Roger Federer
Roger Federer of Switzerland is currently ranked world number two behind Spain's Rafael Nadal. In this picture, Federer fields questions from the media at a press conference during the BNP Paribas Open at the Indian Wells Tennis Garden in Indian Wells, California, March 8, 2018. Matthew Stockman/Getty Images

Roger Federer called on tennis fans to show the same respect to each other as the players show to each other despite being rivals on court.

The Swiss ace was reacting to social media outbursts of fans defending their favorite players, which mainly happens between supporters of the big three — Federer, Rafael Nadal and Novak Djokovic.

The aforementioned trio have dominated the sport over the last decade, having won 33 of the last 41 Grand Slam titles. Apart from Andy Murray, who was number one for a few months from the end of 2016 to the beginning of 2017, it has been Federer, Nadal or Djokovic at the top of the rankings for over a decade.

Despite the Swiss ace being the most popular tennis player in the world, Nadal and Djokovic have generated a massive and loyal fan following. Federer is leading the pack in terms of overall titles and major titles won, with 97 and 20 respectively, with the Serbian and the Spaniard trailing him in both aspects.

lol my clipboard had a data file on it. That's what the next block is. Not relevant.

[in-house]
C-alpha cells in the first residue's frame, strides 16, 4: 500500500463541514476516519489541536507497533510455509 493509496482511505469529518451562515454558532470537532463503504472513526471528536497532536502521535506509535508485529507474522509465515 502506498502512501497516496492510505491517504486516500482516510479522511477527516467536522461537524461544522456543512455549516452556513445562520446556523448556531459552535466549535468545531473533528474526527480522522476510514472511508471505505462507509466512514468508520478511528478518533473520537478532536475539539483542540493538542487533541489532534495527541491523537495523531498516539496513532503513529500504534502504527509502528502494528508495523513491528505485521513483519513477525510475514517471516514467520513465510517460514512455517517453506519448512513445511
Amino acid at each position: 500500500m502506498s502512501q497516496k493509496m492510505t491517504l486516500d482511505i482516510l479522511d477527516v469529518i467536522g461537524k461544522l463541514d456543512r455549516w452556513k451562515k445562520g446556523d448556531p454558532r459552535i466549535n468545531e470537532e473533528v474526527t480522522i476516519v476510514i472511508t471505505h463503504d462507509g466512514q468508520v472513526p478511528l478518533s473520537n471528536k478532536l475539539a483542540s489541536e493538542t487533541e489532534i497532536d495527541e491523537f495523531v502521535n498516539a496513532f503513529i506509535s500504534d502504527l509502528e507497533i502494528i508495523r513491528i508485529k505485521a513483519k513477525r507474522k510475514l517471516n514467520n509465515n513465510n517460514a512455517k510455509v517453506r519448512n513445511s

Nadal has 16 Grand Slam titles, while Djokovic has 12 of his own. However, despite Federer being the dominant force of this generation, his two long-time rivals have dominated in their own right. The Spaniard is undoubtedly the king of clay, with Federer and Djokovic struggling against him on the red dirt.

This has caused a number of arguments between all three sets of supporters about who the best is among the three. It gets out of hand at times, and so, Federer made a call for them to show respect to each other like the three players, who share a cordial relationship off the court.

“Respect is a central value in my life,” Federer said, as quoted on Tennis World USA. “For me, it's important that my fans get on well with the fans of other players, and don't insult or argue with each other just because one person thinks I'm the best, another person thinks it's Djokovic, and someone else prefers Nadal.”

“Just as I respect my opponents, I expect my fans to do the same,” the 20-time men’s singles Grand Slam champion added.

Federer, meanwhile, also discussed his entry into the world of social media and revealed that he needed a “30-minute crash course” from a friend before he got into it. The Swiss tennis legend also confirmed that he writes all his posts, when the need arises to communicate with his fans.

“For me, discovering social media was like going on a trip to an exotic island,” Federer added. “It took me almost two years to get involved. A friend explained everything to me in a 30-minute crash course, and I have used social media ever since. I write all my posts myself, whenever I feel like it or whenever I have something I want to communicate.”

“But I've quickly come to realize that it is quite time-consuming to post something cool.”